Again, if you like Kay Hooper, this is a very comfortable read. I enjoyed it. I just hate new series. It means I have to wait to read the rest of the story and that always makes me a little nuts. But, if you are cool with that, then you'll be fine.
9 of 9 people found the following review helpful
1.0 out of 5 stars didn't work for me..... 4 Nov 2012
By raine falconer - Published on Amazon.com
I have never read Kay Hooper before so I picked this one up based on the blurb. I loved the premise and the vast potential to that premise but the story fell far too short for me.
The character of Jessie was not likeable enough for me to really care about and I found her lapses in investigative procedure and protocol illogical and unacceptable. I find myself getting very weary of the stereotypical heroine being a young woman with incredible gifts who does EVERYTHING possible to guarantee she's put herself in jeopardy....it strains credibility enough for me to have seriously affected my appreciation of this book.
The description of the killer was sufficiently creepy but too easily figured out. The relationship between Emma and Nathan was strained and begged clarification.
I will probably read another of her books but I wouldn't recommend this one so far.
11 of 12 people found the following review helpful
2.0 out of 5 stars Salvaged Narratives 8 Aug 2012
By Starchick - Published on Amazon.com
Dear Potential Readers (Spoiler Alert),
If you have been following this series then the premise of Haven may seem eerily familiar to you. Two sisters who share a psychic bond, one of them dies... I can't place the exact title in the series but I know that this was the ending of one her earlier novels. I think it is one of the novel's from the Fear sub-series. Any way, the twist in the narrative was predictable and very annoying as it did not accomplish anything nor add to the plot. The general lack of emotion that accompany's the death of the central agent, from the reaction of her supposedly motherly supervisor to her own sister, leaves one wondering "so what"? There was no emotional impact, her death seems to have been pointless.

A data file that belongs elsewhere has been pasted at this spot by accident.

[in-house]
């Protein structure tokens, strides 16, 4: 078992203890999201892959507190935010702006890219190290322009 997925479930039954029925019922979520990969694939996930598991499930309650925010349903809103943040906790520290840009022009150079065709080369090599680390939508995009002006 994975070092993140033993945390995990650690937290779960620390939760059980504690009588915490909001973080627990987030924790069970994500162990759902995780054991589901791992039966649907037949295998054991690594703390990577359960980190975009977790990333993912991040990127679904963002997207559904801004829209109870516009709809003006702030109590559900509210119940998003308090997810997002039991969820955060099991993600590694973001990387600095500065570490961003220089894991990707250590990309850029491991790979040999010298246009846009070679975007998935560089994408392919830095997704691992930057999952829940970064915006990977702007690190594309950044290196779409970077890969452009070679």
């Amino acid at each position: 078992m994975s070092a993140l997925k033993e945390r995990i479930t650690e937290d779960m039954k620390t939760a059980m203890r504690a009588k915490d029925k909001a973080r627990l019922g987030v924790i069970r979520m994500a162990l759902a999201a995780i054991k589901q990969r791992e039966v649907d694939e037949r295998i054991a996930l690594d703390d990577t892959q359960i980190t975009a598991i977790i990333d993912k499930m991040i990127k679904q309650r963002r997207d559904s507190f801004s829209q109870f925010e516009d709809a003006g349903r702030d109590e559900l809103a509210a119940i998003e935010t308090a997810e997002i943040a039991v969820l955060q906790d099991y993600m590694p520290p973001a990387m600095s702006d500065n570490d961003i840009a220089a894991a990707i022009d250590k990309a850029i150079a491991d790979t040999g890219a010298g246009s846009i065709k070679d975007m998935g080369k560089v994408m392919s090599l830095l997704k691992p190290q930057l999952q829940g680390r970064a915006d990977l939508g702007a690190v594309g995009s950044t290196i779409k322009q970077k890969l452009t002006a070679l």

Despite the many issues that I had--mainly with suspending my disbelief enough to believe that someone trained by Haven would abandon any semblance of protocol and return multiple times to what they knew was not only an active crime scene but the lair of a serial killer--the biggest one was the slippage in character. While Bishop is secretative and plays things close to the chest, there is no way that he would actively send agents into a potentially lethal situation without properly briefing or coordinating their forces. Bishop's, and by extension Haven's, involvement in the novel was haphazardly written and confusing at best.
At the end of the story I am wondering why, despite all of the ghost that can be seen around the town and in the house, a houseful of psychics did not see the spirits of any of the victims? Why would a spirit choose to make contact with a random minor character like Nellie? Why would anyone with sense follow on the trails of a missing women and then confront the last person to potentially see her alive? Why would any sane person not pass on a message received so mysteriously?
These holes in the narrative ruined this book.
6 of 6 people found the following review helpful
3.0 out of 5 stars Just Okay 16 Aug 2012
By Love2Read - Published on Amazon.com
Format:Kindle Edition|Verified Purchase
The story was good, to a point, but the end was just a mess. I won't say too much because I don't want to spoil it, but the end felt rushed and some of it just did not make any sense. I also couldn't understand how a psychic who could sense dead bodies -- and even found one right away -- could fail to find a site with dozens of graves. I mean, really? And the whole scenario of having multiple groups of psychics in the same town, all investigating the same thing (some Haven, some FBI) streteched credulity. Not one of her best books; not even close.